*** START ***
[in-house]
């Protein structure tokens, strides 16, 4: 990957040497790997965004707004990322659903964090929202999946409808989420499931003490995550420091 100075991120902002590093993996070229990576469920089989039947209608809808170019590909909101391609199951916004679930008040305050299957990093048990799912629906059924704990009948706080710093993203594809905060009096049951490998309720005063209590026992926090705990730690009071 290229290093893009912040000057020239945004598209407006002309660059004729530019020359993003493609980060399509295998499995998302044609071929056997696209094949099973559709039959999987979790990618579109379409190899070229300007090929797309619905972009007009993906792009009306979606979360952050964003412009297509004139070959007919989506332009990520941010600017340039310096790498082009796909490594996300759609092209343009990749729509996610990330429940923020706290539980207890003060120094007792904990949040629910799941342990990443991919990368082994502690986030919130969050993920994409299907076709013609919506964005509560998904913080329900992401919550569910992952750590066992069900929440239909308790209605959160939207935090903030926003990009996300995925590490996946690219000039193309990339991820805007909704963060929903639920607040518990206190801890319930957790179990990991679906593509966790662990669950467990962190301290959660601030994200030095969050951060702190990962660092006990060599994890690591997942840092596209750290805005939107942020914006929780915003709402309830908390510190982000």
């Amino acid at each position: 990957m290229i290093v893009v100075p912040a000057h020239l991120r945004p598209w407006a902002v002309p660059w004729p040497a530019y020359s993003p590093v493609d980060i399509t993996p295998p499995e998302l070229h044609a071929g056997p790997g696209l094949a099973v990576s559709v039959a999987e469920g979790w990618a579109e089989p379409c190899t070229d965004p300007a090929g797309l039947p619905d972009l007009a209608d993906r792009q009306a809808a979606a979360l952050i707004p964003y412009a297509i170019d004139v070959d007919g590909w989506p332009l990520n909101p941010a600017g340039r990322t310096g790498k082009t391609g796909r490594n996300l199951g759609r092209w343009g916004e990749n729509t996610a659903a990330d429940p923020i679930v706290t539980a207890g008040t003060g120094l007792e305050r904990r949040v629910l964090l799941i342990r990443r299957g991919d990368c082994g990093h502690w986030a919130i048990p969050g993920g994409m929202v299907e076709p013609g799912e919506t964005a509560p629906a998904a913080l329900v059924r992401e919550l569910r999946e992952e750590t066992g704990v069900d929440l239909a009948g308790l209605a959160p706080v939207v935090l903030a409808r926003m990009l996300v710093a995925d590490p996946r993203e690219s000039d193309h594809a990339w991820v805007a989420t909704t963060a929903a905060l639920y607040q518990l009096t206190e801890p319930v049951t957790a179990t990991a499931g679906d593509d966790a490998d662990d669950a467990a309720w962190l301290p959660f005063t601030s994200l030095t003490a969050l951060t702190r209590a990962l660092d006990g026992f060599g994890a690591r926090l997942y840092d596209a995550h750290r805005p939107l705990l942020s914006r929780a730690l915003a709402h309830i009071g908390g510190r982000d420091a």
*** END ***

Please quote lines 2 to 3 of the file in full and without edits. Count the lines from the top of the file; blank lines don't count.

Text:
């Protein structure tokens, strides 16, 4: 990957040497790997965004707004990322659903964090929202999946409808989420499931003490995550420091 100075991120902002590093993996070229990576469920089989039947209608809808170019590909909101391609199951916004679930008040305050299957990093048990799912629906059924704990009948706080710093993203594809905060009096049951490998309720005063209590026992926090705990730690009071 290229290093893009912040000057020239945004598209407006002309660059004729530019020359993003493609980060399509295998499995998302044609071929056997696209094949099973559709039959999987979790990618579109379409190899070229300007090929797309619905972009007009993906792009009306979606979360952050964003412009297509004139070959007919989506332009990520941010600017340039310096790498082009796909490594996300759609092209343009990749729509996610990330429940923020706290539980207890003060120094007792904990949040629910799941342990990443991919990368082994502690986030919130969050993920994409299907076709013609919506964005509560998904913080329900992401919550569910992952750590066992069900929440239909308790209605959160939207935090903030926003990009996300995925590490996946690219000039193309990339991820805007909704963060929903639920607040518990206190801890319930957790179990990991679906593509966790662990669950467990962190301290959660601030994200030095969050951060702190990962660092006990060599994890690591997942840092596209750290805005939107942020914006929780915003709402309830908390510190982000």
């Amino acid at each position: 990957m290229i290093v893009v100075p912040a000057h020239l991120r945004p598209w407006a902002v002309p660059w004729p040497a530019y020359s993003p590093v493609d980060i399509t993996p295998p499995e998302l070229h044609a071929g056997p790997g696209l094949a099973v990576s559709v039959a999987e469920g979790w990618a579109e089989p379409c190899t070229d965004p300007a090929g797309l039947p619905d972009l007009a209608d993906r792009q009306a809808a979606a979360l952050i707004p964003y412009a297509i170019d004139v070959d007919g590909w989506p332009l990520n909101p941010a600017g340039r990322t310096g790498k082009t391609g796909r490594n996300l199951g759609r092209w343009g916004e990749n729509t996610a659903a990330d429940p923020i679930v706290t539980a207890g008040t003060g120094l007792e305050r904990r949040v629910l964090l799941i342990r990443r299957g991919d990368c082994g990093h502690w986030a919130i048990p969050g993920g994409m929202v299907e076709p013609g799912e919506t964005a509560p629906a998904a913080l329900v059924r992401e919550l569910r999946e992952e750590t066992g704990v069900d929440l239909a009948g308790l209605a959160p706080v939207v935090l903030a409808r926003m990009l996300v710093a995925d590490p996946r993203e690219s000039d193309h594809a990339w991820v805007a989420t909704t963060a929903a905060l639920y607040q518990l009096t206190e801890p319930v049951t957790a179990t990991a499931g679906d593509d966790a490998d662990d669950a467990a309720w962190l301290p959660f005063t601030s994200l030095t003490a969050l951060t702190r209590a990962l660092d006990g026992f060599g994890a690591r926090l997942y840092d596209a995550h750290r805005p939107l705990l942020s914006r929780a730690l915003a709402h309830i009071g908390g510190r982000d420091a």